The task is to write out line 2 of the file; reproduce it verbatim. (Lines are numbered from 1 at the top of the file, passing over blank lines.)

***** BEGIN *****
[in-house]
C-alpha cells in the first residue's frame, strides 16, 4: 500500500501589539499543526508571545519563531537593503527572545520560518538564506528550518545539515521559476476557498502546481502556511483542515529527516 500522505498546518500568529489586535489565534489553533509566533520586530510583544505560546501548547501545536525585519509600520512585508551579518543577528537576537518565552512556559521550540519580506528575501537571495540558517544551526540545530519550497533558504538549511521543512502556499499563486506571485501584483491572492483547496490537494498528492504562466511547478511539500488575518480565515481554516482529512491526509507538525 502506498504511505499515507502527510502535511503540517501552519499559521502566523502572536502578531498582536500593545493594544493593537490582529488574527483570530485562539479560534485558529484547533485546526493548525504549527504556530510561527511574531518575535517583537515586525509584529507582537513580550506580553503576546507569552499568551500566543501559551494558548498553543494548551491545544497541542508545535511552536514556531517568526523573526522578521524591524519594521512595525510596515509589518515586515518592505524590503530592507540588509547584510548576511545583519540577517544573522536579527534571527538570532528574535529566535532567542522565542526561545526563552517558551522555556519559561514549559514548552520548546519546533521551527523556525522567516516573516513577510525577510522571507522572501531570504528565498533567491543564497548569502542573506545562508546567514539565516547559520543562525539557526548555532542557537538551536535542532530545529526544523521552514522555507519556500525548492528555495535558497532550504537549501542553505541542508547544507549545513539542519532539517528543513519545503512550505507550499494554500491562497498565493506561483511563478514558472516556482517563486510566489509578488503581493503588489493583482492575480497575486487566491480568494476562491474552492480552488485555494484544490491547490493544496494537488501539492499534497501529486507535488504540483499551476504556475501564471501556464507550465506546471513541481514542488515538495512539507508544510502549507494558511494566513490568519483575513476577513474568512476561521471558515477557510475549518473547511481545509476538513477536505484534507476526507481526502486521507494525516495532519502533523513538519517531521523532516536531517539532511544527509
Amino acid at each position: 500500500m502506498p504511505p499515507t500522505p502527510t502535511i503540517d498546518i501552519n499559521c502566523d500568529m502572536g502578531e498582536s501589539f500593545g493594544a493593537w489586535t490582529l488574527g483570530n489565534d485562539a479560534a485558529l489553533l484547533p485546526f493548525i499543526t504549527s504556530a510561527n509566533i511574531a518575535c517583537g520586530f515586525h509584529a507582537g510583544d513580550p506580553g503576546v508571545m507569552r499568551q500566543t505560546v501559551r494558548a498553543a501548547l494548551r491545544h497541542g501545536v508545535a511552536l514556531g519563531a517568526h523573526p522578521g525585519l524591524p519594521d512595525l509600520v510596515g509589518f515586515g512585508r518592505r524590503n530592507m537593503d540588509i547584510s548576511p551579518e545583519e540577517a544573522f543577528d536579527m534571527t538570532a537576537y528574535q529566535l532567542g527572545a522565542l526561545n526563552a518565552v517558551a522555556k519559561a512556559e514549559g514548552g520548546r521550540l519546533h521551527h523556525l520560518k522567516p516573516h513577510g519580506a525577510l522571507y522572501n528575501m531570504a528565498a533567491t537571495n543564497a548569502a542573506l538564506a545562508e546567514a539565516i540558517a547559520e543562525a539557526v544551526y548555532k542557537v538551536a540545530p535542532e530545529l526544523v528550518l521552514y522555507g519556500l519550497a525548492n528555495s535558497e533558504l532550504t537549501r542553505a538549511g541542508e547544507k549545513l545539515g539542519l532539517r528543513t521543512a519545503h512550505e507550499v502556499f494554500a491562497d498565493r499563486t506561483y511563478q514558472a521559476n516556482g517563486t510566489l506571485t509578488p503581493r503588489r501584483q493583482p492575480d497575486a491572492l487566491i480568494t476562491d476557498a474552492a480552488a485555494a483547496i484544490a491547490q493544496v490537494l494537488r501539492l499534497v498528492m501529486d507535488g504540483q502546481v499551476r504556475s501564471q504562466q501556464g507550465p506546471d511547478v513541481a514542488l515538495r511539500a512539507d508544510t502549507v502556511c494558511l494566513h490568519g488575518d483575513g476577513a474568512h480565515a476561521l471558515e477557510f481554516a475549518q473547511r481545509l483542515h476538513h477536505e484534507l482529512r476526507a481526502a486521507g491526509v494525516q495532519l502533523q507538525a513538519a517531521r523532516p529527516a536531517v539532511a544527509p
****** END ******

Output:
C-alpha cells in the first residue's frame, strides 16, 4: 500500500501589539499543526508571545519563531537593503527572545520560518538564506528550518545539515521559476476557498502546481502556511483542515529527516 500522505498546518500568529489586535489565534489553533509566533520586530510583544505560546501548547501545536525585519509600520512585508551579518543577528537576537518565552512556559521550540519580506528575501537571495540558517544551526540545530519550497533558504538549511521543512502556499499563486506571485501584483491572492483547496490537494498528492504562466511547478511539500488575518480565515481554516482529512491526509507538525 502506498504511505499515507502527510502535511503540517501552519499559521502566523502572536502578531498582536500593545493594544493593537490582529488574527483570530485562539479560534485558529484547533485546526493548525504549527504556530510561527511574531518575535517583537515586525509584529507582537513580550506580553503576546507569552499568551500566543501559551494558548498553543494548551491545544497541542508545535511552536514556531517568526523573526522578521524591524519594521512595525510596515509589518515586515518592505524590503530592507540588509547584510548576511545583519540577517544573522536579527534571527538570532528574535529566535532567542522565542526561545526563552517558551522555556519559561514549559514548552520548546519546533521551527523556525522567516516573516513577510525577510522571507522572501531570504528565498533567491543564497548569502542573506545562508546567514539565516547559520543562525539557526548555532542557537538551536535542532530545529526544523521552514522555507519556500525548492528555495535558497532550504537549501542553505541542508547544507549545513539542519532539517528543513519545503512550505507550499494554500491562497498565493506561483511563478514558472516556482517563486510566489509578488503581493503588489493583482492575480497575486487566491480568494476562491474552492480552488485555494484544490491547490493544496494537488501539492499534497501529486507535488504540483499551476504556475501564471501556464507550465506546471513541481514542488515538495512539507508544510502549507494558511494566513490568519483575513476577513474568512476561521471558515477557510475549518473547511481545509476538513477536505484534507476526507481526502486521507494525516495532519502533523513538519517531521523532516536531517539532511544527509